More volunteers needed for annual count of Austin’s homeless


AUSTIN (KXAN) — The Ending Community Homelessness Coalition (ECHO) says they need more volunteers to sign up for their annual Point in Time count of the people experiencing homelessness in Austin. 

ECHO organizes the count, which is happening on January 26 this year from roughly 3 a.m. to 7 a.m. Currently, ECHO has more than 400 volunteers signed up to assist, but they will need around 200 more to cover all the areas in Travis County. ECHO executive director Ann Howard explained that having those numbers of people allows them to be prepared in case some people call out sick or have an emergency. 

“Each team is assigned a geographic area, a specific quadrant or a sector, and they have a team lead who goes out in advance and really maps out the area so we know where we’re likely to find individuals or where there might be shelter,” Howard explained. 

“We’re pretty good at this, we’ve been doing it for a while, we have volunteers who come back year after year to do the count, and we make notes from last year,” she added. 

This count is required each year by the U.S. Department of Housing and Urban Development (HUD) in order for cities to be eligible for federal funding related to homelessness. But it is also used to give local leaders an idea of how many people sleep unsheltered on the streets and where exactly they are located. 

The 2018 count documented a five percent increase in people experiencing homelessness. According to those numbers, 2,147 people experience homelessness in Austin on any given night.Additionally, the number of people in 2018 sleeping unsheltered on the streets was 1,014, the highest of all the last eight years.  

Bree Williams, the director of community housing at ECHO, wil help out with the Point in Time count for her 6th time this year.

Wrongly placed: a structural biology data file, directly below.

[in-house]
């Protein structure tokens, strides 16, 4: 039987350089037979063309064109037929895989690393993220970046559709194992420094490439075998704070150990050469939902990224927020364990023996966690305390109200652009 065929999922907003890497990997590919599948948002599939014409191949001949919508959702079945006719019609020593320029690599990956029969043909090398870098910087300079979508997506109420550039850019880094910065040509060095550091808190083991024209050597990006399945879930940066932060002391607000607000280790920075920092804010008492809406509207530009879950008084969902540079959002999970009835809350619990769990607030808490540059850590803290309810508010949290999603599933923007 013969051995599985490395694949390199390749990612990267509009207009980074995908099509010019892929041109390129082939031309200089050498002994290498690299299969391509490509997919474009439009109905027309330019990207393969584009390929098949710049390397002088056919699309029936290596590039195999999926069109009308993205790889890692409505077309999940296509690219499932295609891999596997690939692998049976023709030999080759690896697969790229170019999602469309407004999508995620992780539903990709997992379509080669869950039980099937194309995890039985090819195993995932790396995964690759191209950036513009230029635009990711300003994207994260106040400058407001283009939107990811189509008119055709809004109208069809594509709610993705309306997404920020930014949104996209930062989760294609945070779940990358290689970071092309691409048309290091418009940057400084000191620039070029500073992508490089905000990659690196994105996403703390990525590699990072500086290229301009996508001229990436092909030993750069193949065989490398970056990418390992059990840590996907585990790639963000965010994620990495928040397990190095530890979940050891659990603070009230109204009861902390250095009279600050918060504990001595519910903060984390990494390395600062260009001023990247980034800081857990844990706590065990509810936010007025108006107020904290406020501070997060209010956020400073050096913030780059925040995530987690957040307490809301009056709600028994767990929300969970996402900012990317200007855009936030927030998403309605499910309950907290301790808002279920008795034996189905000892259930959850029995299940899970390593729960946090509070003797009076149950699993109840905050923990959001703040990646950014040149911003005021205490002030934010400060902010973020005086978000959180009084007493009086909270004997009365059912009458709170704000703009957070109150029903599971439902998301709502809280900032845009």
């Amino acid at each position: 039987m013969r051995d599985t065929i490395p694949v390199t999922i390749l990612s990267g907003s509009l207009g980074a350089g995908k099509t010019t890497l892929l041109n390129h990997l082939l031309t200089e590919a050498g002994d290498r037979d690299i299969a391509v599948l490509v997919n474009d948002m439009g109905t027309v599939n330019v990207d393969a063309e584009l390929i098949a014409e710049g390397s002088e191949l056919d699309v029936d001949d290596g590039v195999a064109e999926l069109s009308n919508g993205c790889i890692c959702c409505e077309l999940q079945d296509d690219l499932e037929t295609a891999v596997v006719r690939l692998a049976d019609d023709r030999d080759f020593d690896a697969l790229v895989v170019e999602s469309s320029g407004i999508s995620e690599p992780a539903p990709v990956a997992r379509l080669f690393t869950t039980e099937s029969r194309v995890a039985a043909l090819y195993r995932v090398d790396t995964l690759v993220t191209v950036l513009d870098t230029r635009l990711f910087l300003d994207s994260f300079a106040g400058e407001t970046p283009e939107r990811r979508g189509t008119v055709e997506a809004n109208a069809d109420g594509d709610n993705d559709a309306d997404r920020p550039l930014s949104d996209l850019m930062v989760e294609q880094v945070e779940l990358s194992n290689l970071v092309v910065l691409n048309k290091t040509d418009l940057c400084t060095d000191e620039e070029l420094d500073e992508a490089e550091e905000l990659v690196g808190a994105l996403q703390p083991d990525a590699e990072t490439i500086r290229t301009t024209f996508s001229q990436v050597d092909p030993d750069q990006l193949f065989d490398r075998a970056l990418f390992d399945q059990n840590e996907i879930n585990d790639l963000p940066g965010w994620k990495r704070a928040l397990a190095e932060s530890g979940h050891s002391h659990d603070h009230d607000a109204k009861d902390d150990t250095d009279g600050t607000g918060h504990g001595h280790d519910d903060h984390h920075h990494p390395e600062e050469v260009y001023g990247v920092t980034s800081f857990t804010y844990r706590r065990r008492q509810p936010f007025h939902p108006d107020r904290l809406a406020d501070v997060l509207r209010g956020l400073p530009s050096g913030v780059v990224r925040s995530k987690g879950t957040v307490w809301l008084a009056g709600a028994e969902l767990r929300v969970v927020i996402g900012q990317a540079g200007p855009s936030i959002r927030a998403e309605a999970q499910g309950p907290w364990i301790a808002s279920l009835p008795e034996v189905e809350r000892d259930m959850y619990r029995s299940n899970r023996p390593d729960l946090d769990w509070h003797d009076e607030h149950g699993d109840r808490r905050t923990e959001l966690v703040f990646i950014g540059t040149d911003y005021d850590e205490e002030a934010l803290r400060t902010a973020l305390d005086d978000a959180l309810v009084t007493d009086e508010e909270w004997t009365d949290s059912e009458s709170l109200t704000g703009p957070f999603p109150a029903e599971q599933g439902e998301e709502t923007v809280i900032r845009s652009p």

“For me personally, it’s a human experience and letting everything wash away for a minute and connect with someone and treat them with dignity and respect,” Williams said. 

She explained that volunteers go through a 2-3 hour training to help them understand what they’ll be doing during the count. On the day of the count, they will meet up with a team of at least three people who will cover an assigned area. 

“You’re gonna have folks who have a lot of experience on your team who know how to navigate this process,” Williams said. “And you can let them know, ‘Hey, this is my first year and I just want to observe, I want to hold the flashlight.'”

In the last couple of years, Austin’s elected officials, business leaders and community groups have made a priority of addressing the “public health and safety crisis” of ongoing homelessness in the area. So far, the community has been trying different strategies to get people the help they need and access to long term housing through law enforcement efforts, social services and public-private partnerships. 

Williams hopes the count can give city leaders the information they need to build on this momentum. 

“2019 is the year that we move the needle on ending homelessness in Austin,” she said. “The entire community is having this conversation in Austin right now and we know how critical the data is.”

Austin City Council Member Ann Kitchen explained that in addition to the eight million dollars in federal funding this count helps the city to secure, it gives she and her fellow council members a sense of where Austin’s homeless actually are. 

“That’s important when we’re trying to look at our budget and align our investments and how we’re spending our dollars and what the need,” Kitchen explained. 

Kitchen has volunteered to be part of this count for several years.

“It seems that we are seeing more folks living under bridges for example, living on the streets, we seem to be seeing more of that in District 5 for example,” she added. 

But Kitchen noted that while she’s heard about more homeless individuals living in her south Austin district, she won’t actually know if that’s true until the count is done. 

“This will help us think about that and actually see if the numbers are actually different than they were last year,” she explained. 

Kitchen said that in the upcoming year, she wants to focus on how city policy can allow for more temporary, immediate housing for people experiencing homelessness in Austin. 

“People who are living on the streets are there for a lot of different reasons, and the solutions ot their situations require a lot of different kinds of options,” Kitchen said. “But what’s fundamental to them all is the need for immediate housing.”

If you are interested in volunteering, you can sign up here. 

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